With captivating portraits and extensive interviews, photojournalism project We Are the Youth lends support to LGBT teens.
For every LGBT person, there’s not a correct way of coming out. Do you tell your friends first? How will your parents react? Will your family accept you?
For a teenager to deal with those concerns, the process can be daunting and absolutely terrifying. The only certain aspect from coming out is what teenagers learn about themselves through their personal ordeal.
We Are the Youth, an online-based photojournalism project, captures the stories of lesbian, gay, bisexual, and transgender youth in glossy, eye-grabbing detail. Created in 2010 by writer Diana Scholl and photographer Laurel Golio, the site has profiled more than 60 teenagers, ranging from 14 to 21 years old.
“We Are the Youth is entirely a labor of love,” said Scholl, adding that neither she nor Golio profit from the site.
The gripping, relatable collection of stories tell tales from all walks of life. One story highlights the struggle Braxton (below), a 20-year-old from Alabama, had growing up gay in an Evangelical town. He revealed that being raised in a highly religious setting sculpted his beliefs, and being gay further helped understand his religious roots.
“There are some things I have to rethink and put different spins on,” he told We Are the Youth. “And people will say, ‘Well, you didn’t think homosexuality was right until you came out of the closet.’ Well, I wasn’t open to discovering new things, and this put scripture into a different light.”
Conversely, another story from Catie, a 20-year-old from New York (pictured below), could be used to calm teenagers who fear the repercussions of coming out to their parents. “My parents and everyone else I told have been totally fine with it,” she said.
The profiles, which are written by Scholl penned through interviews with the teenagers in what she calls an “as told to” format, are are concise, enthralling, and provide a one-of-a-kind take on growing up gay in America. Golio’s beautiful portraits are equally inspiring, bringing greater perspective to the stories.
Scholl aims to expand beyond the profiles and turn We Are the Youth into a community to further help LGBT youth.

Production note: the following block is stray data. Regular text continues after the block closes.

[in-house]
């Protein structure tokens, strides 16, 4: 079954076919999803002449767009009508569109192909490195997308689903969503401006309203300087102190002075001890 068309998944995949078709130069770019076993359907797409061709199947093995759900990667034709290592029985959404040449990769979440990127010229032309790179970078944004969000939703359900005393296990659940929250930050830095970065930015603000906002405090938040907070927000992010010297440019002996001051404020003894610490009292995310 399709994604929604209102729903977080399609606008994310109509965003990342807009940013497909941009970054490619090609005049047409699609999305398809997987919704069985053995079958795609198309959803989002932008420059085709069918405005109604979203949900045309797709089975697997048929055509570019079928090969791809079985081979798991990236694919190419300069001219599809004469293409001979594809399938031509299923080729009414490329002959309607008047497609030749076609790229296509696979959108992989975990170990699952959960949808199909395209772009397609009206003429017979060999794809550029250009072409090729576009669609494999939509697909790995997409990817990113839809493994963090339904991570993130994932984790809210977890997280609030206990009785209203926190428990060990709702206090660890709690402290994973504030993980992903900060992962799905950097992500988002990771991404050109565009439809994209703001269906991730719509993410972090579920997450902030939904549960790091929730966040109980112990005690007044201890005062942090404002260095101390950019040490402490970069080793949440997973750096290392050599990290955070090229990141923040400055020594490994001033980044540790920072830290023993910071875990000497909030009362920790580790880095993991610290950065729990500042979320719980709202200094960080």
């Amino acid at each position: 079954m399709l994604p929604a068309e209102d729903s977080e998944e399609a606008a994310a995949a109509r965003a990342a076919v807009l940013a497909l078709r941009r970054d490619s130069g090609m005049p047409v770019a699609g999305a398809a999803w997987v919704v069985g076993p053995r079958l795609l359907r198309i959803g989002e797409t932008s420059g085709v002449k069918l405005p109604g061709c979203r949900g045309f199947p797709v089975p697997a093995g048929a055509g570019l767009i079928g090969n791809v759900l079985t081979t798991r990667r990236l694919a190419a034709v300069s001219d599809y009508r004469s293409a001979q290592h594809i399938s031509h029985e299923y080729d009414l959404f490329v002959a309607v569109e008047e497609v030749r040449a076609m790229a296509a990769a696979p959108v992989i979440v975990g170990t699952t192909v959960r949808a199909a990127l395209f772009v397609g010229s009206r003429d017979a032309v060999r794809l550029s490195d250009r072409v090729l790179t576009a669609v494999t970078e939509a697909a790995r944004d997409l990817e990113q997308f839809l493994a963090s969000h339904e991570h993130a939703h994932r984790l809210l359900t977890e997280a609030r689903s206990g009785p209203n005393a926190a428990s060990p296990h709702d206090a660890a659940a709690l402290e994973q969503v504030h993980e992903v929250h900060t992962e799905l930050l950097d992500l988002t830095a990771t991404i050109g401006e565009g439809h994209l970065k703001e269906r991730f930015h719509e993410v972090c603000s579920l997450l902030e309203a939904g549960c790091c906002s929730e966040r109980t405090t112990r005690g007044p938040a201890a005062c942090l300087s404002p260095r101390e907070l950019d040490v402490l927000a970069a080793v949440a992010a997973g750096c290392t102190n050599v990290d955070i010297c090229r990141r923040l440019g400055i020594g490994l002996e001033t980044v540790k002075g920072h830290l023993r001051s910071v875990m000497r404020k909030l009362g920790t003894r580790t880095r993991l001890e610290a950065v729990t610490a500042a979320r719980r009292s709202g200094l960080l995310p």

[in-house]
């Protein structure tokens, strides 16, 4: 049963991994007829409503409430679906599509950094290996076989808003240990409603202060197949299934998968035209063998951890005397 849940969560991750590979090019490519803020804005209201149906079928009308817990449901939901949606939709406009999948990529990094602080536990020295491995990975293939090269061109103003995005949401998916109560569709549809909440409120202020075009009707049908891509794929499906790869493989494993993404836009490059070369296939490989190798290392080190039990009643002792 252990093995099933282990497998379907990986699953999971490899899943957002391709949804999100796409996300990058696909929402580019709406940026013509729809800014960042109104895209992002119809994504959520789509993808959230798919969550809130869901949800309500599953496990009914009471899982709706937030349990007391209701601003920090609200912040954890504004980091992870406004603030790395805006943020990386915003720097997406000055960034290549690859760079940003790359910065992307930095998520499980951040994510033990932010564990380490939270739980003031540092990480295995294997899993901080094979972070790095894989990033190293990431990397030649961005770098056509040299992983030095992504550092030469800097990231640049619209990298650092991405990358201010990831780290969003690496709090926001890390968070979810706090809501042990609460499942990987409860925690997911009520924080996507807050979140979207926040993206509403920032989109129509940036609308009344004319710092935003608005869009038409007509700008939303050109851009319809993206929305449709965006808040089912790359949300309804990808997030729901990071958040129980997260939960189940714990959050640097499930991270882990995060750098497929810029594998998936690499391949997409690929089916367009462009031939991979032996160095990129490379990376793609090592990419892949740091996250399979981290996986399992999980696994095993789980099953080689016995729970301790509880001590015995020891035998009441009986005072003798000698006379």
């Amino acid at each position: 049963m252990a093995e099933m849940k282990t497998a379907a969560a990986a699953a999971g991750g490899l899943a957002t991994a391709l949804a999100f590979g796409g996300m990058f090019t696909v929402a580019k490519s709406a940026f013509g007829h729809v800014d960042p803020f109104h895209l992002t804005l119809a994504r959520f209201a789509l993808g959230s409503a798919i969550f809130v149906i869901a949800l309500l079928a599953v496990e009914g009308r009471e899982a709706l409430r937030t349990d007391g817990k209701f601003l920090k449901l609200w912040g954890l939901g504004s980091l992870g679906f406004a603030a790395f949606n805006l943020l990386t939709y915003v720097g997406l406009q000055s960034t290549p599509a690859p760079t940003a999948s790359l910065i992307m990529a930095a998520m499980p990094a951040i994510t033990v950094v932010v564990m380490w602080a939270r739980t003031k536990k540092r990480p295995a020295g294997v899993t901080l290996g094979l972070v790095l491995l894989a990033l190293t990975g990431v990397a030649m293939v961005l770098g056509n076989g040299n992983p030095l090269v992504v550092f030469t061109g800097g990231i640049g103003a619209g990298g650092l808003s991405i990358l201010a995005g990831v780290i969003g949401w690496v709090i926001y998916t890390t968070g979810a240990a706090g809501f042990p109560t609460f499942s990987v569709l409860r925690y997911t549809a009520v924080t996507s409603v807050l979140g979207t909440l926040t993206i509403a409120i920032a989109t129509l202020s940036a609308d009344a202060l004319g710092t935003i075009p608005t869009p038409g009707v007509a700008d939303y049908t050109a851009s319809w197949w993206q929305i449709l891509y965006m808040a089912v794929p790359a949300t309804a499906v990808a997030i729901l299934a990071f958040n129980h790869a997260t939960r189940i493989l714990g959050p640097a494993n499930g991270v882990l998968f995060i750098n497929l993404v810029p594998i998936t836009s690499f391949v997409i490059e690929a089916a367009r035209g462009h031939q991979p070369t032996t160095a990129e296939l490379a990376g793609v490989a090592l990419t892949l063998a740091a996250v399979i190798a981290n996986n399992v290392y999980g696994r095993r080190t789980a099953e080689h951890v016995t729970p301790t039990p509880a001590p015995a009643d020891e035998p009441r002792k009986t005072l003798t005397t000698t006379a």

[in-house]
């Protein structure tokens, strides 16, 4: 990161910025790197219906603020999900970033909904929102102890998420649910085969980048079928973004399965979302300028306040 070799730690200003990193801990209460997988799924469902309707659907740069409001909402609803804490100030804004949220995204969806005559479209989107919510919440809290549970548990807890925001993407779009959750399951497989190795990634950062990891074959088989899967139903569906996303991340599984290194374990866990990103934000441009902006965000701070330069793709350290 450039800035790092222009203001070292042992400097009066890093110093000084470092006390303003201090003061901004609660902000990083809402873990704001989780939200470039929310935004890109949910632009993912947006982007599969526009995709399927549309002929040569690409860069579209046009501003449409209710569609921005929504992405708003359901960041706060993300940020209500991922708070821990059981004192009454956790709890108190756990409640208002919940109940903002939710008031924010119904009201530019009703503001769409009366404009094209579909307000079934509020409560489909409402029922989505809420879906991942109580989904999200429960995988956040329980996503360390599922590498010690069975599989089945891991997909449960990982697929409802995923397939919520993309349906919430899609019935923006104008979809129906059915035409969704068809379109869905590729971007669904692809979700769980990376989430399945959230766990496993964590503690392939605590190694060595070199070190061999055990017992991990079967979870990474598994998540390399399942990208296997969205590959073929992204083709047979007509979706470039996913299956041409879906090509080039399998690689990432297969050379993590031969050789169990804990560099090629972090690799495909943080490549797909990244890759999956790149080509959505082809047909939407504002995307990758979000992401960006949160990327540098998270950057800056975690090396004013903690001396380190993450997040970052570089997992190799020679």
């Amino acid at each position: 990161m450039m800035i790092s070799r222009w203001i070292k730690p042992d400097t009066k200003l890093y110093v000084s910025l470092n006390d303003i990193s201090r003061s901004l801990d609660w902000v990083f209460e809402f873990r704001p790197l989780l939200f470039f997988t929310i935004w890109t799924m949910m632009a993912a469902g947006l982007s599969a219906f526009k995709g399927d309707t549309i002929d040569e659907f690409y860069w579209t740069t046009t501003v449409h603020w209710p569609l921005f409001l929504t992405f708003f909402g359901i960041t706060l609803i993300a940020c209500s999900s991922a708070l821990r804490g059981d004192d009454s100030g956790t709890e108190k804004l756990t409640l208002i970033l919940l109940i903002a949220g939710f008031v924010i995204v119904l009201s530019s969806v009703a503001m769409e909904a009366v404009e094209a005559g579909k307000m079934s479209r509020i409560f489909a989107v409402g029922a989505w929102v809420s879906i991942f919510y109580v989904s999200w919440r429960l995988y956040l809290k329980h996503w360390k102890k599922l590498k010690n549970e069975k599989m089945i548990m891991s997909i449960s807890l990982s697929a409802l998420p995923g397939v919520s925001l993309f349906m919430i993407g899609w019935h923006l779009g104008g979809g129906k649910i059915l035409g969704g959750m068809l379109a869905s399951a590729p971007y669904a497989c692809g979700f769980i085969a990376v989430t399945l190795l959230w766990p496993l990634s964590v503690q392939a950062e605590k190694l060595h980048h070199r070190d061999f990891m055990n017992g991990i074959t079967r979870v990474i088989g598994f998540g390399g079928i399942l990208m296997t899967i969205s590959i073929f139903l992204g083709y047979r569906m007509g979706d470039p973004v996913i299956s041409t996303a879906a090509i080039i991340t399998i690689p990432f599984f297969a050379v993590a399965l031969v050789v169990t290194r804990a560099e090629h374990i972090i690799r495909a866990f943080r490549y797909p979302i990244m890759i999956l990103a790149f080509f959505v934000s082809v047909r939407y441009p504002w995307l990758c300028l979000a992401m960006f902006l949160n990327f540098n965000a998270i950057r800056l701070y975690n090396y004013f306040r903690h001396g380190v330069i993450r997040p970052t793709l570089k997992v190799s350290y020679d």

“We’ve been using them as an entryway to a community and resources for LGBT youth through our social networking platforms such as Tumblr and Facebook,” Scholl said. She added that they are improving the Resources page for teens who need help close to their home.
The project’s Tumblr account is also being used to spread the word of the project, with a mix of profiles, news, art, and photographs and is curated by Scholl and an intern. The blog, which recently earned recognition from Tumblr itself, has more than 3,000 followers and is averaging between 50 to 100 new followers a day.
“We look at our Tumblr page as an extension of the project and try to think what content fans of We Are the Youth profiles, and what other things they would like to see,” Scholl said. “Tumblr draws in a very young and queer crowd, which is exactly the audience we want to reach.”
We Are the Youth launched a Kickstarter campaign Monday to help expand the reach of the New York-based project. Scholl said she took to Kickstarter again after having success with it in 2010, when the organization collected cash to travel to Georgia, Alabama, and Mississippi. This time, the site is hoping to raise $7,000 to “travel to the Midwest, from Nebraska to Minnesota, to photograph and interview LGBT youth in our quest to share as many diverse stories as possible,” according to the Kickstarter campaign’s description.
It’s a notable cause, not just for those who are profiled but also for the youth that find strength and inspiration in the stories shared.
“Many, many LGBT youth have told us the site has helped them with coming out, and we hear from people all over how touched they are by the different stories,” Scholl said, “and how it has opened people’s minds to the lives of LGBT youth today.”
Photos via We Are the Youth/Tumblr
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